Howard Marks put it nicely when he said that, rather than worrying about share price volatility, 'The possibility of permanent loss is the risk I worry about... and every practical investor I know worries about.' So it might be obvious that you need to consider debt, when you think about how risky any given stock is, because too much debt can sink a company. As with many other companies Kingkey Financial International (Holdings) Limited (HKG:1468) makes use of debt. But should shareholders be worried about its use of debt?
When Is Debt A Problem?
Debt and other liabilities become risky for a business when it cannot easily fulfill those obligations, either with free cash flow or by raising capital at an attractive price. Ultimately, if the company can't fulfill its legal obligations to repay debt, shareholders could walk away with nothing. However, a more frequent (but still costly) occurrence is where a company must issue shares at bargain-basement prices, permanently diluting shareholders, just to shore up its balance sheet. Having said that, the most common situation is where a company manages its debt reasonably well - and to its own advantage. The first thing to do when considering how much debt a business uses is to look at its cash and debt together.
What Is Kingkey Financial International (Holdings)'s Debt?
You can click the graphic below for the historical numbers, but it shows that as of September 2021 Kingkey Financial International (Holdings) had HK$290.9m of debt, an increase on HK$206.8m, over one year. However, it does have HK$172.6m in cash offsetting this, leading to net debt of about HK$118.4m.
How Healthy Is Kingkey Financial International (Holdings)'s Balance Sheet?
The latest balance sheet data shows that Kingkey Financial International (Holdings) had liabilities of HK$381.2m due within a year, and liabilities of HK$129.0m falling due after that. Offsetting this, it had HK$172.6m in cash and HK$607.6m in receivables that were due within 12 months. So it actually has HK$269.9m more liquid assets than total liabilities.
This short term liquidity is a sign that Kingkey Financial International (Holdings) could probably pay off its debt with ease, as its balance sheet is far from stretched.
We use two main ratios to inform us about debt levels relative to earnings. The first is net debt divided by earnings before interest, tax, depreciation, and amortization (EBITDA), while the second is how many times its earnings before interest and tax (EBIT) covers its interest expense (or its interest cover, for short). This way, we consider both the absolute quantum of the debt, as well as the interest rates paid on it.
Kingkey Financial International (Holdings) shareholders face the double whammy of a high net debt to EBITDA ratio (9.3), and fairly weak interest coverage, since EBIT is just 0.36 times the interest expense. This means we'd consider it to have a heavy debt load. One redeeming factor for Kingkey Financial International (Holdings) is that it turned last year's EBIT loss into a gain of HK$3.9m, over the last twelve months. The balance sheet is clearly the area to focus on when you are analysing debt. But you can't view debt in total isolation; since Kingkey Financial International (Holdings) will need earnings to service that debt. So when considering debt, it's definitely worth looking at the earnings trend. Click here for an interactive snapshot.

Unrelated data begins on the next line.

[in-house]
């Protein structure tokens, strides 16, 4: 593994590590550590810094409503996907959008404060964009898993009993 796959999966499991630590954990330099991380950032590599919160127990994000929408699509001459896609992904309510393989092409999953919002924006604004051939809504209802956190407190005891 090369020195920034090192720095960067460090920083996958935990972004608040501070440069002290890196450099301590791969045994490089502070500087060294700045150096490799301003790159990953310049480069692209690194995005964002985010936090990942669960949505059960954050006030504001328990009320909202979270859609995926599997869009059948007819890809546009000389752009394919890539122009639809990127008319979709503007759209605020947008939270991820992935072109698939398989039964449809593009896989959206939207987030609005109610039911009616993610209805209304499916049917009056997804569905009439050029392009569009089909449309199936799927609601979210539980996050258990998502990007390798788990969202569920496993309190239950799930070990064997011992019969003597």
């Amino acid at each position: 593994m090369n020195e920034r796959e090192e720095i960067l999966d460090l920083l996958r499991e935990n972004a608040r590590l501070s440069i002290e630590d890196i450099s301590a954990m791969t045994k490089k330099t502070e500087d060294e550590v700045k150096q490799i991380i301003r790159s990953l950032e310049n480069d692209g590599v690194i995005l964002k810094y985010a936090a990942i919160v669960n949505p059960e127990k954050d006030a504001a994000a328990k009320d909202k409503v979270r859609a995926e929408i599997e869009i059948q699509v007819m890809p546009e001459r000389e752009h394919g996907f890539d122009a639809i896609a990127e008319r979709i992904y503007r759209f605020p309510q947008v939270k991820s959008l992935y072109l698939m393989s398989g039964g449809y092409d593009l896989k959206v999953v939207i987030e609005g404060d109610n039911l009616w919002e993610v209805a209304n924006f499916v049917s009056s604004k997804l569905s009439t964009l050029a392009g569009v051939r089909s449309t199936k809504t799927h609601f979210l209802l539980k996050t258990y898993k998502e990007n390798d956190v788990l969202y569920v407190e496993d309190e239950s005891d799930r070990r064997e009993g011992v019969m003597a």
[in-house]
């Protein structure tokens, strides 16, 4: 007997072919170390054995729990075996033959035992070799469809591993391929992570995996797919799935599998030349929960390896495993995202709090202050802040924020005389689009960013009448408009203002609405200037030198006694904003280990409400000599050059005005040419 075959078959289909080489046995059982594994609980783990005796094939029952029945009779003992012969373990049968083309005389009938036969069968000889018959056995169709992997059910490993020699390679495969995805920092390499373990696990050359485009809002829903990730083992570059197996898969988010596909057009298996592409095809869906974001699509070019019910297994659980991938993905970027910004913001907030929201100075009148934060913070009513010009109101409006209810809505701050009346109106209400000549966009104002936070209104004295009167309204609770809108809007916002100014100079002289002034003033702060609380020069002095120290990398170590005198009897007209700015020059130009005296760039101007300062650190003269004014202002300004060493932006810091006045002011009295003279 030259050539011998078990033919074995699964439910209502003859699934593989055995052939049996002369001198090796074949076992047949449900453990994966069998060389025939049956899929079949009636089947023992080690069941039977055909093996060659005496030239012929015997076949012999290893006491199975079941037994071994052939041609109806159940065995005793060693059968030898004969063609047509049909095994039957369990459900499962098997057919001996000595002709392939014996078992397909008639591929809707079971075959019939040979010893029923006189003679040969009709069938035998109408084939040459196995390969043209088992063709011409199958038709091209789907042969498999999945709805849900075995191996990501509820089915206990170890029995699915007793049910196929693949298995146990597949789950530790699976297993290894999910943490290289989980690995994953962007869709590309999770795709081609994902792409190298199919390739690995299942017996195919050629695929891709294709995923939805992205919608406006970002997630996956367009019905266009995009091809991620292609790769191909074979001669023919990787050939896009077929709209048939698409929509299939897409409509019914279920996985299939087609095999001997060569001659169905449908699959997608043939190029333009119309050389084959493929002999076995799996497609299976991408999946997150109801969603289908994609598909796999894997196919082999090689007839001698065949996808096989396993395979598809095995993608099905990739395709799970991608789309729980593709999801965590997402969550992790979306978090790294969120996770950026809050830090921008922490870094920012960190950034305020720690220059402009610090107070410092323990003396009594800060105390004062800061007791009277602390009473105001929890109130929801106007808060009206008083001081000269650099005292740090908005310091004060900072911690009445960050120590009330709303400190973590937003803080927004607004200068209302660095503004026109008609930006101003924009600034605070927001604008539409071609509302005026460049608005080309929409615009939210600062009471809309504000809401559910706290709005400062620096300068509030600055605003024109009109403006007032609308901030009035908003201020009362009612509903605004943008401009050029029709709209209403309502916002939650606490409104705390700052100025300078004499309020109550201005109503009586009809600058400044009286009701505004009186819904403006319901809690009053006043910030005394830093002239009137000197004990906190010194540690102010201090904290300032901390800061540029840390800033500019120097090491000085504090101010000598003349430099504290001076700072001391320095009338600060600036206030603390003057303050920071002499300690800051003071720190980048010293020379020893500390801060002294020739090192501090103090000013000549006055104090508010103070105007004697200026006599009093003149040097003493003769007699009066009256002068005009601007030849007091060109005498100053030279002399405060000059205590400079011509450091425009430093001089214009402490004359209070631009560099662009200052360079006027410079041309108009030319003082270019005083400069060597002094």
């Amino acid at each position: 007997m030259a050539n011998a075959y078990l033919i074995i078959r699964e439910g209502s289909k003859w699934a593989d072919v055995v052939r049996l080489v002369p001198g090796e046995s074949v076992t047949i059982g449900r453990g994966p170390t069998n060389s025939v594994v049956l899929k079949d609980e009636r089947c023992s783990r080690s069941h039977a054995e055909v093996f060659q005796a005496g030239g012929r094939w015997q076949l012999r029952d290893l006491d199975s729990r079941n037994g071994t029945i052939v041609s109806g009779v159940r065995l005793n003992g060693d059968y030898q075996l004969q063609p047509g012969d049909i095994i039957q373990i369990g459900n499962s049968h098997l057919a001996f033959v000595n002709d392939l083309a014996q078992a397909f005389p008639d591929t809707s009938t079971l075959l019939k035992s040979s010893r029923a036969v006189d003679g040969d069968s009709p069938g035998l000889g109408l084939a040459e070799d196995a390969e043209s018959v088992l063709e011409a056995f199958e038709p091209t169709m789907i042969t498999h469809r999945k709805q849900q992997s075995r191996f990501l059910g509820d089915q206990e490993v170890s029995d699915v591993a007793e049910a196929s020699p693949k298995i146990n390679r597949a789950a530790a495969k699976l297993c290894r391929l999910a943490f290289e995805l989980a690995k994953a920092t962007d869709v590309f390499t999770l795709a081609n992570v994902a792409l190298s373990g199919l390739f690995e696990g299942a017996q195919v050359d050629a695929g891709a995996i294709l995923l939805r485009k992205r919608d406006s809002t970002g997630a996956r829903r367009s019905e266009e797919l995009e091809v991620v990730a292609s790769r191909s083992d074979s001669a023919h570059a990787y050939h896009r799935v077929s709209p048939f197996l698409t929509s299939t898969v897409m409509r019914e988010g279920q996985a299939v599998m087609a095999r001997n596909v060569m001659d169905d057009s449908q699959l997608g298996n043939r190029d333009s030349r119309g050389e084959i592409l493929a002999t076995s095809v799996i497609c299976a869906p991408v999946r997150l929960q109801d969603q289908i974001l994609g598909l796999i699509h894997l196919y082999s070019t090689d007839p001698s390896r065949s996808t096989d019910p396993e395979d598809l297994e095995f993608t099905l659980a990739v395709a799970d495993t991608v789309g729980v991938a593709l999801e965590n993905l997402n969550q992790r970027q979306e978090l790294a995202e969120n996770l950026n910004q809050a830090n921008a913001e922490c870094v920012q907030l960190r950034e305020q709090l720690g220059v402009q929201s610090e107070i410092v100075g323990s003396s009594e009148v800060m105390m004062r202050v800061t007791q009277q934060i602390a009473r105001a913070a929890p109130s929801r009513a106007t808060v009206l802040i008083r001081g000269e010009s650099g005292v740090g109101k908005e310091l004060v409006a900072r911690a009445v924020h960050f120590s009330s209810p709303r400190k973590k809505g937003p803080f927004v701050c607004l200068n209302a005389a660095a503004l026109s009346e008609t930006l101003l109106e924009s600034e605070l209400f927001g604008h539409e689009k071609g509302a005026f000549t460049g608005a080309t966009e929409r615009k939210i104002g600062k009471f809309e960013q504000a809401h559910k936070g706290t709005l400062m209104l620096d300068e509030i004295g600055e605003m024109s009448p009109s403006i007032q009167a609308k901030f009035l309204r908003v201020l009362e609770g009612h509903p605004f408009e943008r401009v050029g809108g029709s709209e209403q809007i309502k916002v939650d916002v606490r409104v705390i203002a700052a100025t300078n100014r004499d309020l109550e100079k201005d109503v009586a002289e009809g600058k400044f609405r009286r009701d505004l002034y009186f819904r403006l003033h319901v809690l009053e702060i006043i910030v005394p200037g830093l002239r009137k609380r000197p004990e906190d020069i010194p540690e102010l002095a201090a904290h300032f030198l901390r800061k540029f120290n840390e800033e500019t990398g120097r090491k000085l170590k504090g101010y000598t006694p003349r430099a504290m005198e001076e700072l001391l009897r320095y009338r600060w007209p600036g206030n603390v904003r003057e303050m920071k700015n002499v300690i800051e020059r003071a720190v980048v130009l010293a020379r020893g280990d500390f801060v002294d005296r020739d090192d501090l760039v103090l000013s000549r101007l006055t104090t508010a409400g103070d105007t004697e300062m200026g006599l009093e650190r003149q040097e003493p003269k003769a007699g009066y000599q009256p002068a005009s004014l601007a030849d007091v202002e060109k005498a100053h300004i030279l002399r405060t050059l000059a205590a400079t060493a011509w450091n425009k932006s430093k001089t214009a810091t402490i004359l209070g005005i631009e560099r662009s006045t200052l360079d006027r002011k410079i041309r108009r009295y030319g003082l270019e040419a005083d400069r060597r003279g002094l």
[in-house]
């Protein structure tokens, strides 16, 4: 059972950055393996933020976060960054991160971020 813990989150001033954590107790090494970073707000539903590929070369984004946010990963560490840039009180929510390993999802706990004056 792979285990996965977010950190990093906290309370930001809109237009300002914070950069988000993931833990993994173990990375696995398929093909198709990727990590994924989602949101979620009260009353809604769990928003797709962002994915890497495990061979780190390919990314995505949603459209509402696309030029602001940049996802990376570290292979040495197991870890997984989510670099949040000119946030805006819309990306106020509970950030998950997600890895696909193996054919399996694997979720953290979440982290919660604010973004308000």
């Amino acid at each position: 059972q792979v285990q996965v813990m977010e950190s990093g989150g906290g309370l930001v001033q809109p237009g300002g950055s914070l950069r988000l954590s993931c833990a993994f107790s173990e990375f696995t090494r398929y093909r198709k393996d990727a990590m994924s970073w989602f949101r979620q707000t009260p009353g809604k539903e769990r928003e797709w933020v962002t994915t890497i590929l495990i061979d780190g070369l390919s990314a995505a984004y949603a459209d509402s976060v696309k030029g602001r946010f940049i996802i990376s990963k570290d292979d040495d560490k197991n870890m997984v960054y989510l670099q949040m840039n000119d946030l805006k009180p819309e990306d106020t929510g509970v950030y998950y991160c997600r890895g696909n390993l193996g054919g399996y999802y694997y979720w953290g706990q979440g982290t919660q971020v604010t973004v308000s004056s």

Finally, a company can only pay off debt with cold hard cash, not accounting profits. So it's worth checking how much of the earnings before interest and tax (EBIT) is backed by free cash flow. During the last year, Kingkey Financial International (Holdings) burned a lot of cash. While investors are no doubt expecting a reversal of that situation in due course, it clearly does mean its use of debt is more risky.
To be frank both Kingkey Financial International (Holdings)'s interest cover and its track record of converting EBIT to free cash flow make us rather uncomfortable with its debt levels. But at least it's pretty decent at staying on top of its total liabilities; that's encouraging. Looking at the balance sheet and taking into account all these factors, we do believe that debt is making Kingkey Financial International (Holdings) stock a bit risky. Some people like that sort of risk, but we're mindful of the potential pitfalls, so we'd probably prefer it carry less debt. There's no doubt that we learn most about debt from the balance sheet. However, not all investment risk resides within the balance sheet - far from it. For example Kingkey Financial International (Holdings) has 3 warning signs (and 1 which shouldn't be ignored) we think you should know about.
When all is said and done, sometimes its easier to focus on companies that don't even need debt. Readers can access a list of growth stocks with zero net debt 100% free, right now.
This article by Simply Wall St is general in nature. We provide commentary based on historical data and analyst forecasts only using an unbiased methodology and our articles are not intended to be financial advice. It does not constitute a recommendation to buy or sell any stock, and does not take account of your objectives, or your financial situation. We aim to bring you long-term focused analysis driven by fundamental data. Note that our analysis may not factor in the latest price-sensitive company announcements or qualitative material. Simply Wall St has no position in any stocks mentioned.
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